On Eve Of Dallas Cowboys OTAs, Witten's 'All In' - As Usual

Jason Witten talks of a commitment to make his community better, a commitment to making the Dallas Cowboys' present chances of competing for a Super Bowl better, and a commitment to making his heir better. It doesn't get any better than this.

Dallas Cowboys tight end Jason Witten borrows a catchphrase from training camp past to describe where he's at as he enters his 15th NFL season.

"I'm all in,'' the 10-time Pro Bowler told reporters over the weekend at his ninth-annual Citi Football ProCamp at DFW's Northwest High School.

For those of us who watch Witten, every step he takes is about building on the past, about building on what is already a Hall-of-Fame career. The Cowboys’ all-time receptions leader has seen 'em come and seen 'em go (and seen both twains meet on weekend nights when Tony Romo and Ezekiel Elliott are DJ'ing at a charity event ....)

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... But Witten himself seems "in the now.''

“We’re just getting started,” Witten said of this new era of Cowboys, led by Elliott and Dak Prescott and of course, holdovers like Sean Lee, Dez Bryant and himself. “I think this group understands we’re playing for a lot more, even though the young players had a lot of success last year, they seem really motivated to take a further step.”

The foundation does seem to be here. The Cowboys were arguably the NFC's best team a year ago with a13-3 record achieved even after Romo went down and Prescott took over. But Dallas didn't advance in the playoffs, part of the story of Witten's football life.

Said Witten: “It was a good year. But for the last three or four months, that’s all I can think about is we can do more, we can be better. We have to. It’s been good work so far.”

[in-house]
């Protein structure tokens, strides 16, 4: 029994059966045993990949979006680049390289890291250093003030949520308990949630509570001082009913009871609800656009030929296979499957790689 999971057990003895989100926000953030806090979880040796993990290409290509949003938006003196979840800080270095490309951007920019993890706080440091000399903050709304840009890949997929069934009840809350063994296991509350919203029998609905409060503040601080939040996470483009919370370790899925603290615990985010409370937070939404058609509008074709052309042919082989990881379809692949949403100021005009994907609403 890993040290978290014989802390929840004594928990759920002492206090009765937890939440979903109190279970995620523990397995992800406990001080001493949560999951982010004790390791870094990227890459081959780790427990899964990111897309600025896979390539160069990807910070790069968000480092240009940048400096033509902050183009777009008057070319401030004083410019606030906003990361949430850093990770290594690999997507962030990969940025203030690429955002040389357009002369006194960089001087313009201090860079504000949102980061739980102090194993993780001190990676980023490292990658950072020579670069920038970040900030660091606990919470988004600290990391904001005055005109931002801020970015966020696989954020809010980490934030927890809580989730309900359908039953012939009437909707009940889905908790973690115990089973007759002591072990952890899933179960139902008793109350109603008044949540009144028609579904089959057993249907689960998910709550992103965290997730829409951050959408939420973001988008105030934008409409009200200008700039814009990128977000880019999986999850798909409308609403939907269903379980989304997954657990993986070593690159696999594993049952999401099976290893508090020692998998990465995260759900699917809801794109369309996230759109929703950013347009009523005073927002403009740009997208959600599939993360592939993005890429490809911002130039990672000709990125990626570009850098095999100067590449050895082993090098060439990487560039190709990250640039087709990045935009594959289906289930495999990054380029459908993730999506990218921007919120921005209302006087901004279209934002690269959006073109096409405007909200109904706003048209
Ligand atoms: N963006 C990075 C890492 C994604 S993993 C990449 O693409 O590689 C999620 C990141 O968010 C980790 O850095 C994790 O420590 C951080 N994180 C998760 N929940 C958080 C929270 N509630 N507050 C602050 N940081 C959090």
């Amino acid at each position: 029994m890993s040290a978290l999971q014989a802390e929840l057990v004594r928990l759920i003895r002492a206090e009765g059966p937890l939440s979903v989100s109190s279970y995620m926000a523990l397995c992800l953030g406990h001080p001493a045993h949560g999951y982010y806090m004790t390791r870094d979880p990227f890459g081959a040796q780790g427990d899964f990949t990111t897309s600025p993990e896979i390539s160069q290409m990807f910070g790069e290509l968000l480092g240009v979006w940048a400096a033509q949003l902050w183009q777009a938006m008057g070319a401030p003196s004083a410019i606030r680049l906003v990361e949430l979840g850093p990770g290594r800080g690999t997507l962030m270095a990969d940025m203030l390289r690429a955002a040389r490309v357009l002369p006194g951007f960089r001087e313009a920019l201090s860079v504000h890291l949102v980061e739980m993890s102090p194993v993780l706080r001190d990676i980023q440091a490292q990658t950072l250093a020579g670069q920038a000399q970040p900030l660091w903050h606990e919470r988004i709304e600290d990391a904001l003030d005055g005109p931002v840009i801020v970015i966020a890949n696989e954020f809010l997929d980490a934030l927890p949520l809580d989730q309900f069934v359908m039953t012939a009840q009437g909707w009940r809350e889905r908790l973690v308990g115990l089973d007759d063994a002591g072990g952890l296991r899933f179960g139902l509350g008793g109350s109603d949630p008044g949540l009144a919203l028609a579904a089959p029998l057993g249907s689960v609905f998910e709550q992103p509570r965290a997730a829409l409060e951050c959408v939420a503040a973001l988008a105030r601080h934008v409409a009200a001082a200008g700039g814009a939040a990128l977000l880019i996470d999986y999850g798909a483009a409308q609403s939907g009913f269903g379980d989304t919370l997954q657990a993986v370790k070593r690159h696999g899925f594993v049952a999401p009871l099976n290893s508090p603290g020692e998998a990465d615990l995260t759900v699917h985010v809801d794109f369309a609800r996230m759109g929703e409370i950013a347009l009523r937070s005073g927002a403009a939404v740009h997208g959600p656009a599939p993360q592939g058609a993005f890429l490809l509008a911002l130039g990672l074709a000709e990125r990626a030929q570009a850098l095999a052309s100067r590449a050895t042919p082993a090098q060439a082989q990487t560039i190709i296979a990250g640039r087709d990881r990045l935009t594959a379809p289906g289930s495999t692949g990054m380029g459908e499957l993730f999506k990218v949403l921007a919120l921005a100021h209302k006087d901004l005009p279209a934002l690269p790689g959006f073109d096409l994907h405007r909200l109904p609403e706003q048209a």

For the perennial Pro Bowler, being able to be critical of that "good work'' has made him better. It helps him ... and there is a trickle-down effect.

First, Witten on Witten: “I’ve always felt like I know how much I’ve put into every off-season. And probably the best thing I’ve been able to do is the confidence to go back and be really critical of myself as a player. I’ve used these last three or four months to do that and see things that I can get better at and start that process again.”

And then, Witten -- the guy who DeMarco Murray made sure to get guidance from, the guy who DeMarco told Zeke to follow, the guy who now helps young Rico Gathers learn to be part of the process -- on that trickle-down: “Rico has made some unbelievable strides. Think about the challenge of coming in last year and not playing football since eighth grade. Physically, he’s got all the traits. He’s big. He’s strong. He’s athletic. He’s rangy. He can catch. He’s really improved with the concepts of our offense and what the responsibilities are.”

This week, Cowboys responsibilities include an OTA session at The Star in Frisco from Tuesday through Thursday. It'll be a chance for Witten to continue to build his reputation as an unselfish leader, something that was on display during his youth camp.

“I hope that’s a huge part of my legacy as a player,” Witten said. “Certainly it’s to catch seam passes and hopefully ultimately to compete for a championship. But along the way, (we) have a great opportunity as role models.”


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